You deserve a tiny little something extra, a tiny treat that you don't have to justify to another living soul: A fancy cup o' coffee, an afternoon cookie, a new game for your phone, a couple MP3s, or perhaps . . .

    The New Guys Always Work Overtime: An award winning time-portal short (first published in Asimov's last year). Taylor works for Just-in-Time Fabrication and Fulfillment. Instead of outsourcing production, his company is 100% MADE IN AMERICA—and keeps prices down by bringing in cheap labor through a time portal. Training these quaint temp workers seems like a good job—until Taylor meets the latest batch of New Guys. (Also available from other ebook retailers and DRM-free, if that suits you better.)




    The Giant Squid presents A Tahitian Tale: Chronicles of the Giant Squid - Volume 1: The first in a series of autobiographical two-fisted tales narrated by Poor Mojo's Giant Squid--a sorta sinister, sorta steampunk squid just trying to get along in a world not of his making (and also recover Tycho Brahe's cursed golden nose for his Nazi masters).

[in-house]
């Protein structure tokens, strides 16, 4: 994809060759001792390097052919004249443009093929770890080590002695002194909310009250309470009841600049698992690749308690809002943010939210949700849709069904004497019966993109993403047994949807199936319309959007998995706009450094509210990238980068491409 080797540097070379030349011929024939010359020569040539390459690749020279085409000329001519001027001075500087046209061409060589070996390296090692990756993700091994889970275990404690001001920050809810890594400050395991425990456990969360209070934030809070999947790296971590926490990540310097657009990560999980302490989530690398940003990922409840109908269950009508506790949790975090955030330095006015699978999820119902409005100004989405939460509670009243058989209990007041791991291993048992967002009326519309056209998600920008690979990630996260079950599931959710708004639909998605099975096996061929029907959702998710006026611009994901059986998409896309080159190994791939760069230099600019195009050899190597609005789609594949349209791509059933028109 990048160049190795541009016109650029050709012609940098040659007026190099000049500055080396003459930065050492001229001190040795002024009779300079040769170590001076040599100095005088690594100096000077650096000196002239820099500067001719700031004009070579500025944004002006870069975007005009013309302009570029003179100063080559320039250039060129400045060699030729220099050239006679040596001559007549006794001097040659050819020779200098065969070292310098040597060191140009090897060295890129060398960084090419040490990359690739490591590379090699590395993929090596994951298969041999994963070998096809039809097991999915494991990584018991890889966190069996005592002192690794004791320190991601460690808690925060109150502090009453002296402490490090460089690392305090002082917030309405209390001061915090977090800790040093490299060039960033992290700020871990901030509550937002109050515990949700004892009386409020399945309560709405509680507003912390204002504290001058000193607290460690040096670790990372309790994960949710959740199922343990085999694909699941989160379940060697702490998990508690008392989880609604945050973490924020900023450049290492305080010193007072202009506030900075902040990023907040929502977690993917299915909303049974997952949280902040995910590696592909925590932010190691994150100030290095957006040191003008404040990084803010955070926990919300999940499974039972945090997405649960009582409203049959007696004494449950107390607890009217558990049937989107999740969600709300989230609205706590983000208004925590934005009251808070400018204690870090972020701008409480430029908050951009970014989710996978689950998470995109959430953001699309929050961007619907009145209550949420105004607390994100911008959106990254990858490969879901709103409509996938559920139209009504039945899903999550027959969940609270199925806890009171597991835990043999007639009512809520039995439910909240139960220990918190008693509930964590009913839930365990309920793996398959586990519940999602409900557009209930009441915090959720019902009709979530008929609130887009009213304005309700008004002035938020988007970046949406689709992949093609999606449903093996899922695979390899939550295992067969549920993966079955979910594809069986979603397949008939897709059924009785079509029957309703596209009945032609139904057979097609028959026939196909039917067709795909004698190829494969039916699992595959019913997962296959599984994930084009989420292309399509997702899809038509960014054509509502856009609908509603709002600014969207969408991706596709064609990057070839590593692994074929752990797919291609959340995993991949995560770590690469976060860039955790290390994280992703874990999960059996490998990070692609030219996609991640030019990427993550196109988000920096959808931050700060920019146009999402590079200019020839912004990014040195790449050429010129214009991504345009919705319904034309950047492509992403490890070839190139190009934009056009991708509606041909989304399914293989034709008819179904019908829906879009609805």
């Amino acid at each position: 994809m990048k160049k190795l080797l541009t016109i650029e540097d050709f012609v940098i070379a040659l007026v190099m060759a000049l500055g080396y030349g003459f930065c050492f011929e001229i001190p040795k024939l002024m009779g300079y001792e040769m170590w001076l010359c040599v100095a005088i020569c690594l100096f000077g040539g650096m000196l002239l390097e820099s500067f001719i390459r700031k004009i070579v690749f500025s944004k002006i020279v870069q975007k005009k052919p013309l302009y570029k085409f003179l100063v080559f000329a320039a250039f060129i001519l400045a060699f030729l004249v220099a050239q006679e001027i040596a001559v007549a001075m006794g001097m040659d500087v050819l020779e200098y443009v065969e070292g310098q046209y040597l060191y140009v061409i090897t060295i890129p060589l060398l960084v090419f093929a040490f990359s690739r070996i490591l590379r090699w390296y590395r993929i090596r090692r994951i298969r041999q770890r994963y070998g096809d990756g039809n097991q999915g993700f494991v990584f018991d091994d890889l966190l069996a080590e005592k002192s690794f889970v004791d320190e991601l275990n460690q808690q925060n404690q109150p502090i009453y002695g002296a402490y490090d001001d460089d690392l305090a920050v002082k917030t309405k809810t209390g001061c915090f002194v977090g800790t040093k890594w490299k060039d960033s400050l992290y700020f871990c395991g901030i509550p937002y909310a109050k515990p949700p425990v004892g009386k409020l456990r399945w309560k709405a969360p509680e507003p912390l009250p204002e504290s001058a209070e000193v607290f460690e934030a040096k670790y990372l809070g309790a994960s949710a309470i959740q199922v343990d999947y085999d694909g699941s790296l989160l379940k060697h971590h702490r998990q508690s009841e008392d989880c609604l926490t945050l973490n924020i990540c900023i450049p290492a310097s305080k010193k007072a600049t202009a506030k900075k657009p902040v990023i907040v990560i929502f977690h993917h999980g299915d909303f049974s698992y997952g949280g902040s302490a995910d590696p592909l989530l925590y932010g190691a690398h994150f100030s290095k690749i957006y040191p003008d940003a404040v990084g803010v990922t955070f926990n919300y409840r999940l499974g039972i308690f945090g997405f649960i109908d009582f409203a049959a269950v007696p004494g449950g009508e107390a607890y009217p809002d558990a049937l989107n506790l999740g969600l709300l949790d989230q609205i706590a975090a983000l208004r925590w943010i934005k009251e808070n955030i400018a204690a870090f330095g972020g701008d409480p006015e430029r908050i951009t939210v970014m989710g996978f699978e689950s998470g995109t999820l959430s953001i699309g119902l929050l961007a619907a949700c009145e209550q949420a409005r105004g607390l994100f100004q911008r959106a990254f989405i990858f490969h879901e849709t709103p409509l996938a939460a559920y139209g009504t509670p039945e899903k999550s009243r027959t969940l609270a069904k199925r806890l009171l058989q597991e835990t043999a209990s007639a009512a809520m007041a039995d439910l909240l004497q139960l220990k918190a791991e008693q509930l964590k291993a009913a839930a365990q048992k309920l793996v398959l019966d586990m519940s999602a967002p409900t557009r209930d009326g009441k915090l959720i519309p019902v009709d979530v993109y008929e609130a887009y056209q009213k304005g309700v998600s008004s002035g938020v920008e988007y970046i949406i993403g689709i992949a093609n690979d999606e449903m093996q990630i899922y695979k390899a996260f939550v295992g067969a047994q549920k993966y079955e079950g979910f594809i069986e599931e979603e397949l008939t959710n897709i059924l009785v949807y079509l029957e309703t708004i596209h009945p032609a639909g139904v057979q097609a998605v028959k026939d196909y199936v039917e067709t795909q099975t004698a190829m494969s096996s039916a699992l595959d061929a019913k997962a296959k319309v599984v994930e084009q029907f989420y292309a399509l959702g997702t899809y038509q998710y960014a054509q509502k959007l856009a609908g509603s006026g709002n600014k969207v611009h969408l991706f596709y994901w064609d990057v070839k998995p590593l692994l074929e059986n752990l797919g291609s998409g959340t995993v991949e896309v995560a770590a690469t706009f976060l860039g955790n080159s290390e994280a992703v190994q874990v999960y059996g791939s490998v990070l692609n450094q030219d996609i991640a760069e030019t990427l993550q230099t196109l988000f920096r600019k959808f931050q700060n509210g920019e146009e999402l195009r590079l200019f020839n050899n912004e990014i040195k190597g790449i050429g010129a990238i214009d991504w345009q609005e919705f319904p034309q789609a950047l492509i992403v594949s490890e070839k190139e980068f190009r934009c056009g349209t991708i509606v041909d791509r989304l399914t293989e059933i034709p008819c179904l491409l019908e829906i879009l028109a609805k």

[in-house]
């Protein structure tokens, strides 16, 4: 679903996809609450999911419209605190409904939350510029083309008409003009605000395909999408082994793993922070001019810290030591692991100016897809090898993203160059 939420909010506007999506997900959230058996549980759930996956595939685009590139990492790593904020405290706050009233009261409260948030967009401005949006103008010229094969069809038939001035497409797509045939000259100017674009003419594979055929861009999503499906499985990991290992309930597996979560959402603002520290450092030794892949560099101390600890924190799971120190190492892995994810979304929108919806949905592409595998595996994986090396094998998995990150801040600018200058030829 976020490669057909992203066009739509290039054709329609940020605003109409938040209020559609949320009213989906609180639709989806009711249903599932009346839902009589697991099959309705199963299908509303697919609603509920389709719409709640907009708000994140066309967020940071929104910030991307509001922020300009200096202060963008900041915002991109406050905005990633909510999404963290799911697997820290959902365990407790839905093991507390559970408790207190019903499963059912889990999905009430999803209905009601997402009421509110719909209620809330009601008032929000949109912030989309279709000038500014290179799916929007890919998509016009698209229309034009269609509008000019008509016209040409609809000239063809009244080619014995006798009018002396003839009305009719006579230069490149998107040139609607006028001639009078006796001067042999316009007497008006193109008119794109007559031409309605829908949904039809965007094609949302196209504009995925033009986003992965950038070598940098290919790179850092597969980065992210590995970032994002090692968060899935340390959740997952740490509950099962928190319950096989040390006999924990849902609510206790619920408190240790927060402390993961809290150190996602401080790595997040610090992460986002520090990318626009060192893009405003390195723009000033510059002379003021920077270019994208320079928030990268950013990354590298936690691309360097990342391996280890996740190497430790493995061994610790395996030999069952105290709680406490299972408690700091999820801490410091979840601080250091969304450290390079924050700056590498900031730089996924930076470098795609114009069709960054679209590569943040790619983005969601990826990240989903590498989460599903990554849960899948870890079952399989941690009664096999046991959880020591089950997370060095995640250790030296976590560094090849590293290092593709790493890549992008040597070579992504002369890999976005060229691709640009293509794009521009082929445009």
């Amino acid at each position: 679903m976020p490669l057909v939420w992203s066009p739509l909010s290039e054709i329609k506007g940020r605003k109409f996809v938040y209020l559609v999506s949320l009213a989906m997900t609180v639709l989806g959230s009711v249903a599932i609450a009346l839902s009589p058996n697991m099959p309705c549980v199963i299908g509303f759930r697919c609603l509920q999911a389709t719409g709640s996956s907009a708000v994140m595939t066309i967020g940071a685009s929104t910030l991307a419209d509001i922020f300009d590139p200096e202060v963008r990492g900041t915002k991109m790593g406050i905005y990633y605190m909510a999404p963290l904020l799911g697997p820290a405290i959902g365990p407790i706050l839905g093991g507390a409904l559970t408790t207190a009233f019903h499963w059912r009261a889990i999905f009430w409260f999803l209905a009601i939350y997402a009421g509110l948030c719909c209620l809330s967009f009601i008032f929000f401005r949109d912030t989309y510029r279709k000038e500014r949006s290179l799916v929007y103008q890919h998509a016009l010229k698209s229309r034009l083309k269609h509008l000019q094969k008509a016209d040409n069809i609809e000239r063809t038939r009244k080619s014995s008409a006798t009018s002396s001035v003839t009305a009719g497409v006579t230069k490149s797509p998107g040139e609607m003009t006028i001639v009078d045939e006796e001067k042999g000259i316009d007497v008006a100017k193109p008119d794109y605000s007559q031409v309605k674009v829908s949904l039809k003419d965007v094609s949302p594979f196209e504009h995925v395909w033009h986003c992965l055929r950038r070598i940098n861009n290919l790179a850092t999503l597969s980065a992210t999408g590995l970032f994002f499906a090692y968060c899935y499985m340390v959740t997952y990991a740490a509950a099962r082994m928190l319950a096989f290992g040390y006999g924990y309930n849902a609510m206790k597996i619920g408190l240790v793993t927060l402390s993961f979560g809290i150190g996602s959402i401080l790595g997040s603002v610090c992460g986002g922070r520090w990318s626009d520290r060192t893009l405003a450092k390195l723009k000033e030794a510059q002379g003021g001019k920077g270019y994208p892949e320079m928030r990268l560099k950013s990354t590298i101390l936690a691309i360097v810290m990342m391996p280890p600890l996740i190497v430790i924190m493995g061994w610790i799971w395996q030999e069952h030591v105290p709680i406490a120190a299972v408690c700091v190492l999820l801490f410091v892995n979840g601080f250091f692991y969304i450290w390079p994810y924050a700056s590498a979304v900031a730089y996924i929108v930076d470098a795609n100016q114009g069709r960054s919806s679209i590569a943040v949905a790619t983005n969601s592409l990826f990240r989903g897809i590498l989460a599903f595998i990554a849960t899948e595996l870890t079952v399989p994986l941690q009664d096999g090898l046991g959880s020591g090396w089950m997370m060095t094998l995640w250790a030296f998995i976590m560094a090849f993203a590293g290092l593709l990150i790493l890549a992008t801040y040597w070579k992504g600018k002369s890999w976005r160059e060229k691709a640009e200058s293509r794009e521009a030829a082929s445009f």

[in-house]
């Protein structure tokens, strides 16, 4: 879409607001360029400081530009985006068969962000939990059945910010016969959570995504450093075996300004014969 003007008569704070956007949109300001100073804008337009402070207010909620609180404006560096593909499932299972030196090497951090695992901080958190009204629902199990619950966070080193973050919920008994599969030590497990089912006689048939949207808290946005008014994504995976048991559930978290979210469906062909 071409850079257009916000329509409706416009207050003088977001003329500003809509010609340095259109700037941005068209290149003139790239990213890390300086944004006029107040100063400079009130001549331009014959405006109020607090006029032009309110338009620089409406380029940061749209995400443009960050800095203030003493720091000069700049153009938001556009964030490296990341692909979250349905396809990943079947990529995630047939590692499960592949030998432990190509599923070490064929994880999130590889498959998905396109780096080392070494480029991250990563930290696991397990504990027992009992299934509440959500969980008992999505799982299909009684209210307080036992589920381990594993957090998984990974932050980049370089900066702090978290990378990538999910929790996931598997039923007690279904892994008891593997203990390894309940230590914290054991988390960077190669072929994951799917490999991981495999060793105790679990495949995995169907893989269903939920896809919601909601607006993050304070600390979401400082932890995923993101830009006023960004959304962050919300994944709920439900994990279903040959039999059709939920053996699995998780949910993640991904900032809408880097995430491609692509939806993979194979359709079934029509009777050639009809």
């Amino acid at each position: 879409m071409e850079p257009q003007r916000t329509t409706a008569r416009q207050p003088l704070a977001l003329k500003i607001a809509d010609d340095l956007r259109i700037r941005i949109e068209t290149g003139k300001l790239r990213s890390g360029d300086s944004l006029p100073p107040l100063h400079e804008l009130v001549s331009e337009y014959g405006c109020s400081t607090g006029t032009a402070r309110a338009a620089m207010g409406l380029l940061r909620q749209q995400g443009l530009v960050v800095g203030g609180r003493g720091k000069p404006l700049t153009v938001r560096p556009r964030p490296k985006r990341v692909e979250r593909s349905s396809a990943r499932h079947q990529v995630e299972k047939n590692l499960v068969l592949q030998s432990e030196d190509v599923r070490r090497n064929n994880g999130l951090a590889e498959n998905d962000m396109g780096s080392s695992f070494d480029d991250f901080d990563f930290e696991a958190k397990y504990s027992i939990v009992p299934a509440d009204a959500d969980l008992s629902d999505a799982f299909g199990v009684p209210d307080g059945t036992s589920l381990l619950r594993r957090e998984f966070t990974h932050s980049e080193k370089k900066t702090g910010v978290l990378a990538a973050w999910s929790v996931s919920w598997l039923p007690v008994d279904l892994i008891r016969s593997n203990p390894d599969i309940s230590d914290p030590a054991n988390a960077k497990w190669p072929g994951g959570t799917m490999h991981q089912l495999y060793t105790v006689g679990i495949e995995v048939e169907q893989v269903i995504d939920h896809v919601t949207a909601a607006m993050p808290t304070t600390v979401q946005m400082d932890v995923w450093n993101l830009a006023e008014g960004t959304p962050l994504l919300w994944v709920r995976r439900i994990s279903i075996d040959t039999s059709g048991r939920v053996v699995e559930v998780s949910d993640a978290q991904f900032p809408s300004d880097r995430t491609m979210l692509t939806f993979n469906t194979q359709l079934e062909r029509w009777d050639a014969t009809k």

Tucker Teaches the Clockies to Copulate (Clockie American Steampunk Book 1): In this celebrated steampunk novella, a lonely veterinarian recounts a crippled, alcoholic, Confederate infantryman's attempts to teach decommissioned clockwork soldiers to make nice (*wink, wink*) with their Mormon neighbors. (Also available in a multi-format pick-what-you-pay DRM-free bundle.)

    Treat yourself!

    December 02, 2014

    This Is a Pretty Solid Little SciFi Short . . .

    . . . if you like sitting alone in your office and crying int he middle of the afternoon.[*]

    Watching this is getting me really, really pumped for HAPHEAD (starring the same actress, and also written by Jim Munroe)--which is on schedule to premier next month.

    Just Ella � No Media Kings

    Continue reading "This Is a Pretty Solid Little SciFi Short . . ." »

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    About the Author


    David Erik Nelson is an award-winning science-fiction author and essayist. His fiction has appeared in Asimov's, The Best of Lady Churchill's Rosebud Wristlet, and Steampunk II: Steampunk Reloaded.

  • Find him online at www.davideriknelson.com
  • Follow him on Twitter: @SquiDaveo
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  • Contact: dave[AT]davideriknelson[DOT]com
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    Make cool things (water rockets, cardboard boomerangs, a $10 electric guitar, a sock squid, etc.) while learning cool skills (basic soldering, sewing, carpentry, woodburning, etc.), and do it all on the cheap (most projects are under $10, many supplies are *FREE*).